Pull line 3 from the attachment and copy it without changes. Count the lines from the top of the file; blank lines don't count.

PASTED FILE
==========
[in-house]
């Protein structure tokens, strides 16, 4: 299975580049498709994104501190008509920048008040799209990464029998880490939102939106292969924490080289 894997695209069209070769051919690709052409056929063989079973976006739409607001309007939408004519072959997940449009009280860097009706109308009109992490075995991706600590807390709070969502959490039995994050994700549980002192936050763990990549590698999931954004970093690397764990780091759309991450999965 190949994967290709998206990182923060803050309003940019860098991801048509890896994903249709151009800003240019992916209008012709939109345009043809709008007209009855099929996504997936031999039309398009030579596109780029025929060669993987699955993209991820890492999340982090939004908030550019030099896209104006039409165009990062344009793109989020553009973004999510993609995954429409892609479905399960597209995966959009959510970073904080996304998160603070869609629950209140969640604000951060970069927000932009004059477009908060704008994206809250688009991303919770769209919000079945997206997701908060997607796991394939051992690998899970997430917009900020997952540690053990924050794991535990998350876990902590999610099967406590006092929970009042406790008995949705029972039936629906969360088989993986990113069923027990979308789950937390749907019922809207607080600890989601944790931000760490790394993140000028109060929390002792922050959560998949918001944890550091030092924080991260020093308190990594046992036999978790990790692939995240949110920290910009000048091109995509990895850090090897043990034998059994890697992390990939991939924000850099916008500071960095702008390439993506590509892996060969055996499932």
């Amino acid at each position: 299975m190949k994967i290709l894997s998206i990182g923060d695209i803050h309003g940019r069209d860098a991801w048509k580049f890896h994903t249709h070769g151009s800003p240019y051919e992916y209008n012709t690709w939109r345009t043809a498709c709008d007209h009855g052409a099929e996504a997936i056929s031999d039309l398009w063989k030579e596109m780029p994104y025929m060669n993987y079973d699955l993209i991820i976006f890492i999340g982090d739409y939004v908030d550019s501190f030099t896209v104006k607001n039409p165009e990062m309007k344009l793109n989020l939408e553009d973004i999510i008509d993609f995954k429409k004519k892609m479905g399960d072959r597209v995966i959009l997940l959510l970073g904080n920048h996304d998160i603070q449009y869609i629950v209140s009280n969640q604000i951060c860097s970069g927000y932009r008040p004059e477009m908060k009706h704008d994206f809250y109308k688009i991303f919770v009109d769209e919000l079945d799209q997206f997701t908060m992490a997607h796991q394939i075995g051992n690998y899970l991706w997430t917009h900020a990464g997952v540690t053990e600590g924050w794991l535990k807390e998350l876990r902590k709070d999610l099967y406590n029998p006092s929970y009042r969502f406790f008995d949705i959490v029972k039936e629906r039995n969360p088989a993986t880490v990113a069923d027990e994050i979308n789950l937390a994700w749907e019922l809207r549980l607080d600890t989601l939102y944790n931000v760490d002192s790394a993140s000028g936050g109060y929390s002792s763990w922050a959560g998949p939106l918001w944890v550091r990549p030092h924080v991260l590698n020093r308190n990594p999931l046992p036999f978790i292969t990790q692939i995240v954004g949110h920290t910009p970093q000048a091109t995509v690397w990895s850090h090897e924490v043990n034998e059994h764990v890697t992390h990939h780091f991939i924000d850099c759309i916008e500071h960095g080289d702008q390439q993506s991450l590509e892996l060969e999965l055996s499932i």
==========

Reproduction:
């Amino acid at each position: 299975m190949k994967i290709l894997s998206i990182g923060d695209i803050h309003g940019r069209d860098a991801w048509k580049f890896h994903t249709h070769g151009s800003p240019y051919e992916y209008n012709t690709w939109r345009t043809a498709c709008d007209h009855g052409a099929e996504a997936i056929s031999d039309l398009w063989k030579e596109m780029p994104y025929m060669n993987y079973d699955l993209i991820i976006f890492i999340g982090d739409y939004v908030d550019s501190f030099t896209v104006k607001n039409p165009e990062m309007k344009l793109n989020l939408e553009d973004i999510i008509d993609f995954k429409k004519k892609m479905g399960d072959r597209v995966i959009l997940l959510l970073g904080n920048h996304d998160i603070q449009y869609i629950v209140s009280n969640q604000i951060c860097s970069g927000y932009r008040p004059e477009m908060k009706h704008d994206f809250y109308k688009i991303f919770v009109d769209e919000l079945d799209q997206f997701t908060m992490a997607h796991q394939i075995g051992n690998y899970l991706w997430t917009h900020a990464g997952v540690t053990e600590g924050w794991l535990k807390e998350l876990r902590k709070d999610l099967y406590n029998p006092s929970y009042r969502f406790f008995d949705i959490v029972k039936e629906r039995n969360p088989a993986t880490v990113a069923d027990e994050i979308n789950l937390a994700w749907e019922l809207r549980l607080d600890t989601l939102y944790n931000v760490d002192s790394a993140s000028g936050g109060y929390s002792s763990w922050a959560g998949p939106l918001w944890v550091r990549p030092h924080v991260l590698n020093r308190n990594p999931l046992p036999f978790i292969t990790q692939i995240v954004g949110h920290t910009p970093q000048a091109t995509v690397w990895s850090h090897e924490v043990n034998e059994h764990v890697t992390h990939h780091f991939i924000d850099c759309i916008e500071h960095g080289d702008q390439q993506s991450l590509e892996l060969e999965l055996s499932i």